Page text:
The High Court has recently ruled in an interesting case about contract formation in the gambling sector.
Although the decision was largely decided on its facts, the judge considered in detail the rules around offer and acceptance in the context of placing bets over the telephone.
The decision also considered unilateral and common mistake.
So what happened?
The claimant Mr Longley had phoned to place an each-way bet on a horse race of £1,300. The bet was wrongly placed at £13,000 each way due to a mistake by the operator and the company debited the £26,000 from L’s account. The horse won the race and Paddy Power automatically credited the account with the winnings of £286,000. Subsequently, Paddy Power discovered the error and replaced the credit of £286,000 in the account with the sum of £28,600.
L started court proceedings for the difference between the original £286,000 and the subsequent credit of £28,600. L argued that although he had originally intended to place a bet of £1,300 each way, the operator had made a counter-offer of £13,000 each way which he accepted. His alternative argument was that Paddy Power had responded to his initial offer indicating that they would accept a higher offer and L made a new offer to place a bet of £13,000 each way.
Paddy Power contested this, arguing that only a contract based on the original offer of £1,300 each way formed or that no contract at all formed due to mutual mistake. They also argued that if a contact had been formed for the higher bet, they could rely on their terms of business which said that they did not have to pay out winnings awarded due to human error.
What did the court say?
The court considered the transcript of the telephone call and said on a proper construction of the conversation, there was no contract between the parties for an each way bet of £13,000. It therefore dismissed the claim on that basis.
However, the court went on to say that if, contrary to the above finding, there was an apparent contract for an each way bet of £13,000, L could not enforce that contract because, to his actual knowledge, Paddy Power had not intended to offer or accept a bet other than that which he had requested at the outset. Therefore, the defence of unilateral mistake was established.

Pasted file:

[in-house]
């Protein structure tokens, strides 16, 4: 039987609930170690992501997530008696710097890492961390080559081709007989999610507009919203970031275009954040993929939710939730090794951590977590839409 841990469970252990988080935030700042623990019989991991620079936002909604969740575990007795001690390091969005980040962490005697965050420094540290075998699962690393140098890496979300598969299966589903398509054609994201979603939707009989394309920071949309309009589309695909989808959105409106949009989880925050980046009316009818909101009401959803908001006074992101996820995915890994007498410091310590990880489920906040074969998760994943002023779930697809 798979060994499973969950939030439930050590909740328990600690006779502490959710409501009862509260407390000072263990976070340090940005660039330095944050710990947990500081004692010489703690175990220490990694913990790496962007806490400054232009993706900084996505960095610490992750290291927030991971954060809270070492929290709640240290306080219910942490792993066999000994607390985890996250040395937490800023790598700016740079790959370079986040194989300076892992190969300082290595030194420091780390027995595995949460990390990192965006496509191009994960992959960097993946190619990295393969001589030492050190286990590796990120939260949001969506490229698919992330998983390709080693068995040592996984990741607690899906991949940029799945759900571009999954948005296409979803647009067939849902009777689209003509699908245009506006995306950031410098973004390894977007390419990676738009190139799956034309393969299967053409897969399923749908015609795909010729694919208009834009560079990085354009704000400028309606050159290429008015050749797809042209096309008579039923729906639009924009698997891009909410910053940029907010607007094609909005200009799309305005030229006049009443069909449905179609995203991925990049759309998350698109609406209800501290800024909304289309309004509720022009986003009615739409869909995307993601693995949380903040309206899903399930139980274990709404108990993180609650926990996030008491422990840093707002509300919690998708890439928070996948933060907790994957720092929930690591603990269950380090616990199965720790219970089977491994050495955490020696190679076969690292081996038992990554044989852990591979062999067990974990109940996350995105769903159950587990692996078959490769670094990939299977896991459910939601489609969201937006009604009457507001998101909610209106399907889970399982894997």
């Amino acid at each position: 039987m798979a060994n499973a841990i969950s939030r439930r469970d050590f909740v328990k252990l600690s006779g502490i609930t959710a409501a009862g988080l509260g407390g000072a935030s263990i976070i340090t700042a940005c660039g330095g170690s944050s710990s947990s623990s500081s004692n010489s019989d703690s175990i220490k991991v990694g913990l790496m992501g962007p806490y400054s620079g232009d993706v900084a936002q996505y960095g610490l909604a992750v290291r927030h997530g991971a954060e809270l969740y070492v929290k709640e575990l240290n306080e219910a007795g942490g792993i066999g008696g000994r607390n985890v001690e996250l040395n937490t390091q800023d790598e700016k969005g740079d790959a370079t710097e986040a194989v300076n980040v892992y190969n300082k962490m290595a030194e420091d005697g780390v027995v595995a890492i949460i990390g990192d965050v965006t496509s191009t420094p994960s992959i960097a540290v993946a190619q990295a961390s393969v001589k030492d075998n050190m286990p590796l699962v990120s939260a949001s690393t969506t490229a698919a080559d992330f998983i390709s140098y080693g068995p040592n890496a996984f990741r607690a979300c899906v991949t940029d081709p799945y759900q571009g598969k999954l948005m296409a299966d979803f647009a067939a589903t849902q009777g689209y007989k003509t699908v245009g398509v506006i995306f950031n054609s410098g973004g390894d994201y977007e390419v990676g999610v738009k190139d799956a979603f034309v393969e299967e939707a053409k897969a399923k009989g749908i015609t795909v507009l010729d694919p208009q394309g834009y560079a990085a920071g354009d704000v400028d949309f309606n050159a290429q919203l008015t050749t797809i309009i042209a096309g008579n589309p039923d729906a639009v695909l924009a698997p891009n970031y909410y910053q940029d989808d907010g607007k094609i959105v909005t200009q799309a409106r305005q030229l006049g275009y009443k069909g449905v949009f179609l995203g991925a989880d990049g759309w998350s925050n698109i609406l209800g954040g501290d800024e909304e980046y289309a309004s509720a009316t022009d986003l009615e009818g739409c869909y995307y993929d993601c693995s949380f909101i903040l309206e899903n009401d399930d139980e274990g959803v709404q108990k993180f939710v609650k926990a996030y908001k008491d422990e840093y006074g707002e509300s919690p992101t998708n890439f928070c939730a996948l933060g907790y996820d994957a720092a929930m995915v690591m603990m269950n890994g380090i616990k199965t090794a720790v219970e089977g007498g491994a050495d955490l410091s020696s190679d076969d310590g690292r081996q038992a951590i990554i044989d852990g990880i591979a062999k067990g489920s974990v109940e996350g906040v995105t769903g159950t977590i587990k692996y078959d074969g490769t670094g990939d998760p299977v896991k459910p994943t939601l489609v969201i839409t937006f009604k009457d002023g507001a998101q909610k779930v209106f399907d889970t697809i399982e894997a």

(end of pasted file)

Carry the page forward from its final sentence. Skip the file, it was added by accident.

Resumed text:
The court also said that as a matter of law, constructive knowledge on the part of a non-mistaken party will not suffice to establish the defence of unilateral mistake. Consideration of that which a reasonable person in all the circumstances would have known constitutes the 'evidential factors or reasoning processes used by the court in finding that the non-mistaken party did, in fact, know of the error made by the mistaken party'.
If the defence of unilateral mistake were not established, on the facts as found and agreed the parties had not been at cross-purposes as to the subject matter of the contract and the defence of mutual mistake would have failed.
If there had been a contract for an each way bet of £13,000, Paddy Power could rely on its terms which said it was not liable to pay out due to human error and L would have been obliged to refund any such winnings.
The judge said that terms were not unfair under the Consumer Rights Act 2015.